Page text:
This afternoon I got a call from my local bookstore that my copy of Under the Henfluence had come in. Under the Henfluence is by Tove Danovich, a buddy from a science writing group. The bookstore is River Bend, where I’ll be doing my local book launch in a few weeks. I’d just finished posting an instagram giveaway that I’m doing with another author, Kate Clancy, whose book, Period, comes out the same day as mine. And suddenly I’m overwhelmed with love and gratitude.
When I moved to Connecticut—when many of my friends had already moved out of New York—I moved to a place where I hardly knew anyone, and didn’t know any writers. Finding River Bend was like finding an oasis. Last summer my friend Isaac was doing a book event just half an hour from my home; I said I’d be going, and he asked if I’d do the event with him. Of course?!?! Turns out the event was hosted by a bookstore, River Bend, literally across the river from my town. Turns out, they were opening a store on my side of the river that fall.
It also turns out that the people I got to know there were all former theatre people, like me? Oasis.
I’m lucky, of course, that River Bend isn’t just a shop to me (though they are also that, I have the tote bags to prove it), but they’re partners in launching my book. They’re taking preorders for signed/personalized books, they’re promoting the book and the event. It’s a business win-win for all of us, but it’s also collaboration and community. A home base. NYC has more indie bookstores than you can count on one hand. I took them for granted, and none of them would’ve cared particularly much about me and my book, either. Bookstores and writers were all too plentiful, part of the landscape. But what matters so much more than a bookstore promoting my book is the phone ringing and Audrey saying, “It’s Audrey!” and me being so happy to get to say hi to her later when I pick up Tove’s book.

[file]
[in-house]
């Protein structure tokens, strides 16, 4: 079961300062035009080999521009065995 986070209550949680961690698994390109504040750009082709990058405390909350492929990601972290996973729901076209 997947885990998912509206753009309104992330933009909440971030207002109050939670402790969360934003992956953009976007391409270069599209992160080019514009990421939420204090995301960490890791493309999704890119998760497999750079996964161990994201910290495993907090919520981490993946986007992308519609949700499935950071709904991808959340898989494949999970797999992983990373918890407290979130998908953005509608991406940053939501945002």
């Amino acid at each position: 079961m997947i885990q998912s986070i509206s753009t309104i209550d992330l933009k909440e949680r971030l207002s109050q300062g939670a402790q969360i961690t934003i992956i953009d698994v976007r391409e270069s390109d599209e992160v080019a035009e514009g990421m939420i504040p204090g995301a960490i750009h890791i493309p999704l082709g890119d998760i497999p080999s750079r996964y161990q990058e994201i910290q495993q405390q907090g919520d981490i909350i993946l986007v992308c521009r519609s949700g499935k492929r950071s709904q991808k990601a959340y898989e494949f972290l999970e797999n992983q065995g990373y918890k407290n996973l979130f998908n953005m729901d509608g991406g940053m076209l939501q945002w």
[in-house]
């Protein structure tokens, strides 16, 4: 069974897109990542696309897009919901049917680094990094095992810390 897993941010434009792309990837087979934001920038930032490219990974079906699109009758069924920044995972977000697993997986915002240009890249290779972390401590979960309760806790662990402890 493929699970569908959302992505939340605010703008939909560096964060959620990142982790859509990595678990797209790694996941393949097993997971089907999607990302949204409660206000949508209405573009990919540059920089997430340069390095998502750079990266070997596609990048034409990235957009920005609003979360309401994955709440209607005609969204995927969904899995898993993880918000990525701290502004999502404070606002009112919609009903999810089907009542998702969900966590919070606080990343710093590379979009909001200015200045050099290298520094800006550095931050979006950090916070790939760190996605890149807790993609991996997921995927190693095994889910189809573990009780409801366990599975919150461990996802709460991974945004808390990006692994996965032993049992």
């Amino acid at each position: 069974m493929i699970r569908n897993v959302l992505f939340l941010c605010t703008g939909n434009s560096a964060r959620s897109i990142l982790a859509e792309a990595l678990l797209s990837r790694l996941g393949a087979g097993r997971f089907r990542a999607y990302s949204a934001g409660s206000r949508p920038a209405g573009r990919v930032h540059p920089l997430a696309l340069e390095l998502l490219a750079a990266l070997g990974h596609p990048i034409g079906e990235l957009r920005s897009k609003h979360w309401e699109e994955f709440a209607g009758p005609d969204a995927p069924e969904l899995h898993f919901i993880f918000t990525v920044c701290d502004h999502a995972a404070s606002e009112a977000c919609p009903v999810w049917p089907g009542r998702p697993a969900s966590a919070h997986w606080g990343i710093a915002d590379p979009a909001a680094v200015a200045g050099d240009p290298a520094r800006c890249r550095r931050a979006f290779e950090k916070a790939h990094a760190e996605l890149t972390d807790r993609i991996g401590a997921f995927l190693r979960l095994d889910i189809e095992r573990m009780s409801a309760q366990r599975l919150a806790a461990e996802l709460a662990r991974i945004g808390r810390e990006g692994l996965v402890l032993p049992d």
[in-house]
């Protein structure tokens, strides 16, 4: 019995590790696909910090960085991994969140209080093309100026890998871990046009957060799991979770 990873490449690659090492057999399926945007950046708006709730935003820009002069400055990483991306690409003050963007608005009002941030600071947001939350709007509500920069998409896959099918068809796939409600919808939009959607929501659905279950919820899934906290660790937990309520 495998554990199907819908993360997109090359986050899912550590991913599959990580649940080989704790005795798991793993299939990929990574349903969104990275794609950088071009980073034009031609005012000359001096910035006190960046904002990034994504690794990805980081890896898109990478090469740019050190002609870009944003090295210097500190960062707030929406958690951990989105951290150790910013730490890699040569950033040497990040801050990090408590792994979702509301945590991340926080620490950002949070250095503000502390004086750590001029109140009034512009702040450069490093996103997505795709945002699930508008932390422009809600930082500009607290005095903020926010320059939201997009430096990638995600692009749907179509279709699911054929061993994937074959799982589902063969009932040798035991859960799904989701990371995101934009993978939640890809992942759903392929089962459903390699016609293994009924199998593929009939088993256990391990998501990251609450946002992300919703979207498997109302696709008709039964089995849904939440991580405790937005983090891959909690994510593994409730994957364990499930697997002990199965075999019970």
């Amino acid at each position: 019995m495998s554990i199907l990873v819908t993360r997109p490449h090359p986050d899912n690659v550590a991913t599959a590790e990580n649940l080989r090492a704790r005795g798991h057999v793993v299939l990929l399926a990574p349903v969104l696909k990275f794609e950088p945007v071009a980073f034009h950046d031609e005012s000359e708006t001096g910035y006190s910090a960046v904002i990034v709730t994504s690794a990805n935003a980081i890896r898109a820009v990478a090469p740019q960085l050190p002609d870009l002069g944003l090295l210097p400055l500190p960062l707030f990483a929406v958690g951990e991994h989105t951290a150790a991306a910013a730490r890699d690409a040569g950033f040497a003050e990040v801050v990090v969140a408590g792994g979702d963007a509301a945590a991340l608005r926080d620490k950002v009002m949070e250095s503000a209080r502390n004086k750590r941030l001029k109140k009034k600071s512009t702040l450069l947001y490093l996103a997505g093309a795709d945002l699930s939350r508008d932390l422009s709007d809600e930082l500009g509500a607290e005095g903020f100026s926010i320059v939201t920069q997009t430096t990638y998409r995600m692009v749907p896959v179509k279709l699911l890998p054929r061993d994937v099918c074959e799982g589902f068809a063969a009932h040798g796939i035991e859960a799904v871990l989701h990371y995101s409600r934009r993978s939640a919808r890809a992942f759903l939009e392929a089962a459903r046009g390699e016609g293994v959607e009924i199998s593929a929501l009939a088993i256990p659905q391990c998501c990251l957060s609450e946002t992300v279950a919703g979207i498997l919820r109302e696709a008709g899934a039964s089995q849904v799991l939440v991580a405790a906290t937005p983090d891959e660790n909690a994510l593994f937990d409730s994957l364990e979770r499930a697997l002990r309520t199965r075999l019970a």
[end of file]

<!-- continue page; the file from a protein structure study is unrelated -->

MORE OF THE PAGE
I’m the last person, though, who’d say real community has to happen in person. I never expected that one of the best parts of publishing a book would be collecting a little community of new writer friends, nonfiction authors who happen to have our first books coming out in the same season. I’ve never met Tove face-to-face. Have never met Kate or Katy or Hannah. But I feel like I’m clinging to them and celebrating them all the time. In Slacks and DMs and texts, with anxieties and gripes and celebrations. In the pages of their books, the joy of discovering a friend also happens to be brilliant. (Or sometimes—hi Hannah—discovering that an acquaintance is brilliant and you’re determined to make her your friend.)
These are their books:
Under the Henfluence: Inside the World of Backyard Chickens and the People Who Love Them by Tove Danovich An immersive blend of chicken-keeping memoir and animal welfare reporting by a journalist who accidentally became obsessed with her flock.
Period: The Real Story of Menstruation by Kate Clancy A bold and revolutionary perspective on the science and cultural history of menstruation.
The Ugly History of Beautiful Things: Essays on Desire and Consumption by Katy Kelleher Paris Review contributor Katy Kelleher explores our obsession with gorgeous things, unveiling the fraught histories of makeup, flowers, perfume, silk, and other beautiful objects.
You or Someone You Love: Reflections from an Abortion Doula by Hannah Matthews An eye-opening, transformative, and actionable journey through radical and compassionate community abortion care and support work.
(Those links to go Bookshop.org but if you’ve got your own oasis of a bookstore, go order it from them.)
I’m sure these writers have their own villages, their circles overlapping with mine but not the same. I love it, I never knew to expect it. What an excellent surprise.
This is lovely! So glad you found a community AND a bookstore all in one!